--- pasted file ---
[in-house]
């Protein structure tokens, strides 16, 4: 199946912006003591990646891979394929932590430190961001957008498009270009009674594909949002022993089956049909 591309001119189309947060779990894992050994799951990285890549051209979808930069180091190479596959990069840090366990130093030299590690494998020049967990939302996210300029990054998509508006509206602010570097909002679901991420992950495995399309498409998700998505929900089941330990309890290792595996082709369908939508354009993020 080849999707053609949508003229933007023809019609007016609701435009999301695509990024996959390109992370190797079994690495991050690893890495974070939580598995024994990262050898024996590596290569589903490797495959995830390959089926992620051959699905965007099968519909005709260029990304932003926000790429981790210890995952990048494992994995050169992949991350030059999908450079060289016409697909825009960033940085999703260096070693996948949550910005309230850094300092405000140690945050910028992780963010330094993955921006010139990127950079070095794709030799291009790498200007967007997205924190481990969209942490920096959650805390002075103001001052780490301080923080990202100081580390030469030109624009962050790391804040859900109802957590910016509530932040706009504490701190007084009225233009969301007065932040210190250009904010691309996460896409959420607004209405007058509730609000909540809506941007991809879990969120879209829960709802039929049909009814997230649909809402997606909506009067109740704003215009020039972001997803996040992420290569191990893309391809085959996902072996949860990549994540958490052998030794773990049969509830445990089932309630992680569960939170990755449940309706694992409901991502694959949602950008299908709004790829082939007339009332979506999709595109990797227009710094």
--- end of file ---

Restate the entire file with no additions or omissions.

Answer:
[in-house]
């Protein structure tokens, strides 16, 4: 199946912006003591990646891979394929932590430190961001957008498009270009009674594909949002022993089956049909 591309001119189309947060779990894992050994799951990285890549051209979808930069180091190479596959990069840090366990130093030299590690494998020049967990939302996210300029990054998509508006509206602010570097909002679901991420992950495995399309498409998700998505929900089941330990309890290792595996082709369908939508354009993020 080849999707053609949508003229933007023809019609007016609701435009999301695509990024996959390109992370190797079994690495991050690893890495974070939580598995024994990262050898024996590596290569589903490797495959995830390959089926992620051959699905965007099968519909005709260029990304932003926000790429981790210890995952990048494992994995050169992949991350030059999908450079060289016409697909825009960033940085999703260096070693996948949550910005309230850094300092405000140690945050910028992780963010330094993955921006010139990127950079070095794709030799291009790498200007967007997205924190481990969209942490920096959650805390002075103001001052780490301080923080990202100081580390030469030109624009962050790391804040859900109802957590910016509530932040706009504490701190007084009225233009969301007065932040210190250009904010691309996460896409959420607004209405007058509730609000909540809506941007991809879990969120879209829960709802039929049909009814997230649909809402997606909506009067109740704003215009020039972001997803996040992420290569191990893309391809085959996902072996949860990549994540958490052998030794773990049969509830445990089932309630992680569960939170990755449940309706694992409901991502694959949602950008299908709004790829082939007339009332979506999709595109990797227009710094």